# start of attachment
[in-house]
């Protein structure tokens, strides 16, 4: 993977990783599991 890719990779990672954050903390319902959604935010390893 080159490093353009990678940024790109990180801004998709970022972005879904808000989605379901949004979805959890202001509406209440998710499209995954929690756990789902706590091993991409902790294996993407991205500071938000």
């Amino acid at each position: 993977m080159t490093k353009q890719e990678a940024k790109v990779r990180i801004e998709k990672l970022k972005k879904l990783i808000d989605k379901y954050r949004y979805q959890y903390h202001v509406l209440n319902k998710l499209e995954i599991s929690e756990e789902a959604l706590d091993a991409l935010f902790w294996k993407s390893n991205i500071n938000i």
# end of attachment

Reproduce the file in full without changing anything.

[in-house]
């Protein structure tokens, strides 16, 4: 993977990783599991 890719990779990672954050903390319902959604935010390893 080159490093353009990678940024790109990180801004998709970022972005879904808000989605379901949004979805959890202001509406209440998710499209995954929690756990789902706590091993991409902790294996993407991205500071938000």
């Amino acid at each position: 993977m080159t490093k353009q890719e990678a940024k790109v990779r990180i801004e998709k990672l970022k972005k879904l990783i808000d989605k379901y954050r949004y979805q959890y903390h202001v509406l209440n319902k998710l499209e995954i599991s929690e756990e789902a959604l706590d091993a991409l935010f902790w294996k993407s390893n991205i500071n938000i």